Lesson 4: The Monroe Doctrine: Whose Doctrine Was It?

In its entry for The Monroe Doctrine (1823), Information USA, an exhibit of the website of the U.S. Department of State, a link from EDSITEment resource Internet Public Library, states:

In Monroe's message to Congress on December 2, 1823, he delivered what we have always called the Monroe Doctrine, although in truth it should have been called the Adams Doctrine.

The writer expresses the opinion that the Monroe Doctrine should have been named after John Quincy Adams to honor his role in its formulation. There is also evidence to indicate that former President Thomas Jefferson strongly influenced President Monroe. Perhaps it should be called the Jefferson Doctrine. Or perhaps the document should have more than one name in its title. In reality, most important government policies such as the Monroe Doctrine are collaborations. However, to hypothesize about the relative contributions of Monroe, Adams, and Jefferson is an interesting exercise requiring an understanding of U.S. diplomacy. There is no "smoking gun," no particular document directly specifying the contributions of one or the other to the Monroe Doctrine. Instead, students should get a sense of the beliefs and methods of each man by studying his role in American diplomatic history and his statements.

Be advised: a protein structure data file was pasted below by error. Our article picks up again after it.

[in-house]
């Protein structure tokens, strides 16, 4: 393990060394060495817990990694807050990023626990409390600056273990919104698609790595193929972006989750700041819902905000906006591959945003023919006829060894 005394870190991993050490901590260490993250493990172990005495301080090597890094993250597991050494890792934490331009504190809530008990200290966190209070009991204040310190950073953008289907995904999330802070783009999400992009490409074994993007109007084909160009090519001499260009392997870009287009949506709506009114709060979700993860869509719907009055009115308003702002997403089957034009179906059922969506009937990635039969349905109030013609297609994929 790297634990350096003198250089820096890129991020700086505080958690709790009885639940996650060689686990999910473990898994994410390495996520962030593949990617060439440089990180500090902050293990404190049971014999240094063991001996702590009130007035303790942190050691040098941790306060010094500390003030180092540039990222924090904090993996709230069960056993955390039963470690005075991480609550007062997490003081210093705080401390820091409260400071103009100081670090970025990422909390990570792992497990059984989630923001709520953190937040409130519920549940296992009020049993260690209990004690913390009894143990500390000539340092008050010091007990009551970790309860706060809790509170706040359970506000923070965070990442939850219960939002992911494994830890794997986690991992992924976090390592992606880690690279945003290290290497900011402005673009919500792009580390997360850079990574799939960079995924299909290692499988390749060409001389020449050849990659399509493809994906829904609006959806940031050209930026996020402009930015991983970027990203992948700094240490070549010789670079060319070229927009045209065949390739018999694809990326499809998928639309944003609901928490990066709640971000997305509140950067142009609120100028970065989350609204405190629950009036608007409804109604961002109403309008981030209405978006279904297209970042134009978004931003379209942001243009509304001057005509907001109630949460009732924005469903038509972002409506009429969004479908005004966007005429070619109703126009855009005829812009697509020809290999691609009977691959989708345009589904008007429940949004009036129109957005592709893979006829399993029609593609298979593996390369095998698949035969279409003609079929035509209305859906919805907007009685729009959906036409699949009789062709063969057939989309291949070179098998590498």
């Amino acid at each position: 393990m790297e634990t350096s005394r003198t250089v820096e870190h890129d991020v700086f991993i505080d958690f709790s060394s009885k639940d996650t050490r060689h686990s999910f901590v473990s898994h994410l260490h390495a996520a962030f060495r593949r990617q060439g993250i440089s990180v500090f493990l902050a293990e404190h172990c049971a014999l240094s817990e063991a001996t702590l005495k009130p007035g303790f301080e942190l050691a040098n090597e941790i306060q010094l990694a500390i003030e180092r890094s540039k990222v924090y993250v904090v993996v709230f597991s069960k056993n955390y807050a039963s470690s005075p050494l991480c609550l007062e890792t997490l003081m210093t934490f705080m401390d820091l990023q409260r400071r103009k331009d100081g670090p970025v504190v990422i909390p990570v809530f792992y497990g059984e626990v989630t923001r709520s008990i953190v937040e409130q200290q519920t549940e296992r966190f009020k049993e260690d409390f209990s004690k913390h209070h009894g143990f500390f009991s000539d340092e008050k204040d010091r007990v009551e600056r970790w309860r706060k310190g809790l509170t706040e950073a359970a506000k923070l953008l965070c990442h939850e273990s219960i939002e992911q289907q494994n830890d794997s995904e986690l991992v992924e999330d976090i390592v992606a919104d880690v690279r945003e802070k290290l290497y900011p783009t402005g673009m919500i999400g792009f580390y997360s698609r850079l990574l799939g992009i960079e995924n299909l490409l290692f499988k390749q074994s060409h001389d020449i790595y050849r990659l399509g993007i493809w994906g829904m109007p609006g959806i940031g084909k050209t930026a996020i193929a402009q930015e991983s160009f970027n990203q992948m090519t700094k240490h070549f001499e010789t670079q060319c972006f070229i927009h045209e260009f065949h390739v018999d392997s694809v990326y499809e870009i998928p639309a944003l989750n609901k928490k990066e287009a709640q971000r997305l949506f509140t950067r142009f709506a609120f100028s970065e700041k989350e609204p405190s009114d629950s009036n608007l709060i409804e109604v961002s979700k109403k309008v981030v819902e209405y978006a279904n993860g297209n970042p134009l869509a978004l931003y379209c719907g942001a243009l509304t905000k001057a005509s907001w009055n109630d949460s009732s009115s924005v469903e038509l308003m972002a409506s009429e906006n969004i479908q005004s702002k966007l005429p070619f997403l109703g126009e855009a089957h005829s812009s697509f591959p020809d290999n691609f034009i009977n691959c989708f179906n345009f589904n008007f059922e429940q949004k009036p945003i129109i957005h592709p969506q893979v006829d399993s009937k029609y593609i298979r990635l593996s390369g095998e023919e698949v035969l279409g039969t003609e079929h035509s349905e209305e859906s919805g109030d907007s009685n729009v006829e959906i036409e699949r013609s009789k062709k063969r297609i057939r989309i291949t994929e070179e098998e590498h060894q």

Guiding Questions

In what ways did John Quincy Adams and Thomas Jefferson contribute to the formulation of the Monroe Doctrine?

Learning Objectives

After completing this lesson, students will be able to

List contributions of James Monroe, John Quincy Adams, and Thomas Jefferson to U.S. diplomacy.

Cite specific evidence to show the likely contributions of John Quincy Adams and Thomas Jefferson in the formulation of the Monroe Doctrine.